Never say never Mundt — maybe another Earth will actually come hover over our malls and deserts and Ikeas one day soon. Until then, we have this film to give us a little glimpse into just what that might be like. Eerie, awe-inspiring, terrifying, and beautiful. I have to say Another Earth is one of the toughest films I’ve ever reviewed. It’s complex and emotional, and it’s kind of a sci-fi romance. It’s tough to pin down, which is refreshing. The main character Rhoda, beautifully played by Brit Marling (who also co-wrote the script and produced), walks through life like a shell of the girl she once was after a terrible tragedy alters her life forever. Without giving too much away, Rhoda goes from being a brilliant, fun, optimistic MIT-bound teenager to a deeply disconnected twenty-two year old janitor at the local high school. During a barren, brutal, frozen Connecticut winter that mirrors Rhoda’s equally barren psyche, she winds up cleaning the house of John, a man who — unbeknownst to him — was directly involved in the tragedy that changed the course of her life, and his. They’re totally isolated and alone, but as she cleans his disaster of a house each week they embark on a delicate emotional dance that’s fascinating to watch.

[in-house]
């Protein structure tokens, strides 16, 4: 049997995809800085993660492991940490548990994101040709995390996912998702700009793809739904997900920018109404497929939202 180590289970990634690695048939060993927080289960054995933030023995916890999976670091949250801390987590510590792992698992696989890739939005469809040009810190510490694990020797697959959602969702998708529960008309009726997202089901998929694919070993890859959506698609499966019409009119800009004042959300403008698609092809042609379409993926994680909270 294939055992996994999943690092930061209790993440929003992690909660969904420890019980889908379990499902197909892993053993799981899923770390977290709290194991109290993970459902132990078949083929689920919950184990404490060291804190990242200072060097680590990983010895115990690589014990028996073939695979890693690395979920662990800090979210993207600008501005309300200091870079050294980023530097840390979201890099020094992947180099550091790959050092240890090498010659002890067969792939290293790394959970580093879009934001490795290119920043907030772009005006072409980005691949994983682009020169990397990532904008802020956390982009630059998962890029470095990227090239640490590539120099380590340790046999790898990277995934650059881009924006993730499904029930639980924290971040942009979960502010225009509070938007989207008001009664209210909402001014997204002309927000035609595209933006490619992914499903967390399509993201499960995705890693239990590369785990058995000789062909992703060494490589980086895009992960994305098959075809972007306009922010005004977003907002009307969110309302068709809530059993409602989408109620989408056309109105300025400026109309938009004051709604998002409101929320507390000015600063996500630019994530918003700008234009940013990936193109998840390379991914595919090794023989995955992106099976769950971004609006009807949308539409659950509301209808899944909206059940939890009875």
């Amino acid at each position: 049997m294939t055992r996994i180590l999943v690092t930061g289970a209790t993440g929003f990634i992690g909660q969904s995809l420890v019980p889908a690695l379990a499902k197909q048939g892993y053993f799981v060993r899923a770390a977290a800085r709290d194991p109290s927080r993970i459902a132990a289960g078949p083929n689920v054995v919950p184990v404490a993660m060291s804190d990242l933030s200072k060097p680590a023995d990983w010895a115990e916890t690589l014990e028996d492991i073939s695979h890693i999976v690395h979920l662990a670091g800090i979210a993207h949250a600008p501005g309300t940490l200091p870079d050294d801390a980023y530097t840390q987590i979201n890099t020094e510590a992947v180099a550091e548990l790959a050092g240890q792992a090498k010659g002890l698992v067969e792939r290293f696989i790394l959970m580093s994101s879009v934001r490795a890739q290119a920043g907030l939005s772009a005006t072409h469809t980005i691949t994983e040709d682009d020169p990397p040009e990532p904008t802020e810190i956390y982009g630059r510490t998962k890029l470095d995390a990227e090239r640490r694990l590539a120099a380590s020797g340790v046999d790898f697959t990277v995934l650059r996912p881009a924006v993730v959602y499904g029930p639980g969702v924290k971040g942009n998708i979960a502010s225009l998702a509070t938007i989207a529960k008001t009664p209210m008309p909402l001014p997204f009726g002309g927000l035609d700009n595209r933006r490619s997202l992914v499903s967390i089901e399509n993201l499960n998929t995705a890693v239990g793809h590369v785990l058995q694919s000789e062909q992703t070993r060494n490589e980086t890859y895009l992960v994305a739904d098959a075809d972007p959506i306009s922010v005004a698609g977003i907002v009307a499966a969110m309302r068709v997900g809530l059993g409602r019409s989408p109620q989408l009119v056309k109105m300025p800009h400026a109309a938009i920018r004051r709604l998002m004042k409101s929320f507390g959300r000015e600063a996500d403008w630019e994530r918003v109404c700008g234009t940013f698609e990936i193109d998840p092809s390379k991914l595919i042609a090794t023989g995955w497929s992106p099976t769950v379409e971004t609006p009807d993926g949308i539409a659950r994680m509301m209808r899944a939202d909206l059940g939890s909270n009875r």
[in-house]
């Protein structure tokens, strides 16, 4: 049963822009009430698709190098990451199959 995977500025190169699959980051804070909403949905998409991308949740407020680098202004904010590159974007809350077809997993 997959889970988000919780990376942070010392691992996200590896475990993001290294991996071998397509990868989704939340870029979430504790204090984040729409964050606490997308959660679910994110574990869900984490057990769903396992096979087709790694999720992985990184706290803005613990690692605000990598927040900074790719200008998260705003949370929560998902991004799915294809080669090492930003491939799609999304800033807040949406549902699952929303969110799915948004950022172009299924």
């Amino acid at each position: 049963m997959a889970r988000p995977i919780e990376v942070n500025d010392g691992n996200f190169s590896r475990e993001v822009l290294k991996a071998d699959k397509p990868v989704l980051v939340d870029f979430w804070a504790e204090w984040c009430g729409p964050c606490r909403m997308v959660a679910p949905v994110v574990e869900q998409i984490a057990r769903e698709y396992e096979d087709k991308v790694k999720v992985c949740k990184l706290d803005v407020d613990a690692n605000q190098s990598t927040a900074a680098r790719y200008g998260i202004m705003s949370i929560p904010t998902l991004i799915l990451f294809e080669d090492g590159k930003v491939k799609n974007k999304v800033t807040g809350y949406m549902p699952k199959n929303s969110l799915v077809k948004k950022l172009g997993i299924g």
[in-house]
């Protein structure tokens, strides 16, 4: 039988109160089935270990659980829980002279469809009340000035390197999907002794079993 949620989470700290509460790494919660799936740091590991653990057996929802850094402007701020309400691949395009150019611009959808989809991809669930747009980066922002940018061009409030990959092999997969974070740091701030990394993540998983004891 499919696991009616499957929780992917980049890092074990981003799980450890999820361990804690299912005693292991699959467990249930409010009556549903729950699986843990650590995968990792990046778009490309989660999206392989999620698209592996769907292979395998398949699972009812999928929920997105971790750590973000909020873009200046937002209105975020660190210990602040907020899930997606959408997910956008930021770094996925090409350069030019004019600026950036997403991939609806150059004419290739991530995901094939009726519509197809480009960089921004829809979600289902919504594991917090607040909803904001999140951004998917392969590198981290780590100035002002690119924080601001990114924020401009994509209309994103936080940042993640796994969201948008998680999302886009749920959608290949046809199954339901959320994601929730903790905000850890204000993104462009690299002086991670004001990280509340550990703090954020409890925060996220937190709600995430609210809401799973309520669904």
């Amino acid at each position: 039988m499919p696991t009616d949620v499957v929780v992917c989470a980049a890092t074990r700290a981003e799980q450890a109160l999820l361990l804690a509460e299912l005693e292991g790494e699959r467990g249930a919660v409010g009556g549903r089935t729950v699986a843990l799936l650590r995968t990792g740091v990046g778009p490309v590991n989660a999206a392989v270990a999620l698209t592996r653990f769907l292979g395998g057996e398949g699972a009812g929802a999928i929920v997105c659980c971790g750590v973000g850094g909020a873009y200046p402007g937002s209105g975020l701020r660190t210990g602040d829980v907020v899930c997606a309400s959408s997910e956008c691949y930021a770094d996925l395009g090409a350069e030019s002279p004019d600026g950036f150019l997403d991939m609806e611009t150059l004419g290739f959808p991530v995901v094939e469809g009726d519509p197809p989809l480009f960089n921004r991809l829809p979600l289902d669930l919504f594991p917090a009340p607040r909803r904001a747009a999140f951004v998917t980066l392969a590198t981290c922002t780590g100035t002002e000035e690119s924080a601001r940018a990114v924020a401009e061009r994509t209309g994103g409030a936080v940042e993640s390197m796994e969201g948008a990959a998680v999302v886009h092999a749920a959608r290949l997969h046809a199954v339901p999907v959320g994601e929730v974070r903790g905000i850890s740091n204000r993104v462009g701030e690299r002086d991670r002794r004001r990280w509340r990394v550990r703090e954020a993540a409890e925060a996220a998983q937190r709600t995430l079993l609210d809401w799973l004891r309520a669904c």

Hit the Jump to continue reading our Screenshot Film Review of Mike Cahill’s “Another Earth”…


Madman Mundt